WASHINGTON – U.S. Senator Debbie Stabenow, Ranking Member of the U.S. Senate Committee on Agriculture, Nutrition, & Forestry, today released the following statement on the U.S. Department of Agriculture‘s (USDA) rule, which would make harmful changes to the Supplemental Nutrition Assistance Program (SNAP):
“This rule could cause one million people to lose their food assistance, while doing nothing to help them find jobs. This Administration is out of touch with families who are struggling to make ends meet by working seasonal jobs or part time jobs with unreliable hours. Seasonal holiday workers, workers in Northern Michigan’s tourism industry, and workers with unreliable hours like waiters and waitresses are the kinds of workers hurt by this proposal. There’s a reason Republicans and Democrats overwhelmingly rejected this callous proposal in the Farm Bill and instead focused on bipartisan job training opportunities that actually help families find good paying jobs.”
Congress considered and chose not to include similar changes to SNAP in the bipartisan 2018 Farm Bill. In fact, an amendment to SNAP was rejected by the House of Representatives by a vote of 83-330 in 2018. A similar amendment proposed in the Senate was rejected by a bipartisan vote of 68-30. After the rule was proposed, 47 Senators from both parties urged the Administration to withdrawal the rule.
An annual survey finds the Thanksgiving Day dinner average cost this year for ten is $48.91, less than $5.00 per person. The American Farm Bureau Federation’s 34th annual survey on Thanksgiving Day meal items increased just once cent from last year.
The centerpiece on most Thanksgiving tables, the turkey, costs slightly less than last year, at $20.80 for a 16-pound bird. That’s roughly $1.30 per pound, down four percent from last year. Survey results show retail turkey prices are the lowest since 2010.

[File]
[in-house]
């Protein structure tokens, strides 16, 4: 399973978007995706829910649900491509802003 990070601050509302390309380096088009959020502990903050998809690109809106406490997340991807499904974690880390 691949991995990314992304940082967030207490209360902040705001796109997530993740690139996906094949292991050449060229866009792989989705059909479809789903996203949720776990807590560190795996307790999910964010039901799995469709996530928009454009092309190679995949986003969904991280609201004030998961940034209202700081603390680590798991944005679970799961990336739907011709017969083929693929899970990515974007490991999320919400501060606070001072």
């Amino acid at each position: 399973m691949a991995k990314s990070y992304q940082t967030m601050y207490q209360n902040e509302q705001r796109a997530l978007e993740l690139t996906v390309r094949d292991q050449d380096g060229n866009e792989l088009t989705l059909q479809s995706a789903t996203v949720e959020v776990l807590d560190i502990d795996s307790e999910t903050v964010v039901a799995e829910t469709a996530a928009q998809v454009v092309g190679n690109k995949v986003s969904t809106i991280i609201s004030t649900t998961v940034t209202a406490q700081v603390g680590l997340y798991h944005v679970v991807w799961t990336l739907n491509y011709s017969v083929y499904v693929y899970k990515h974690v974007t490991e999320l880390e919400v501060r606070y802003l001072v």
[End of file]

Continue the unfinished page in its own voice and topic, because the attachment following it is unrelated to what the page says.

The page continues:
Although the overall average cost of the meal was about the same this year, there were some price changes for individual items. In addition to turkey, foods that showed slight price declines include cubed bread stuffing and canned pumpkin pie mix.
Foods showing modest increases this year included dinner rolls, sweet potatoes and milk. Meanwhile, despite the growing popularity of prepared foods, 92 percent of Americans celebrate Thanksgiving at home or at a family member’s home and most cook their entire meal at home, according to the survey.
LINCOLN, Neb. (AP) — Panelists at a discussion in Lincoln will cover strategies for increasing agricultural production to meet global demand.
The discussion is part of the Heuermann Lecture series sponsored by the University of Nebraska-Lincoln’s Institute of Agriculture and Natural Resources. It is scheduled to begin at 3:30 p.m. on Nov. 25 at the Nebraska Innovation Campus Conference Center, 2021 Transformation Drive.
The discussion will be followed by a showing of a documentary film, “Follow the Water.”
Experts say ag production must increase more than 70% by 2050 to meet the worldwide demand for food, fuel, feed and fiber.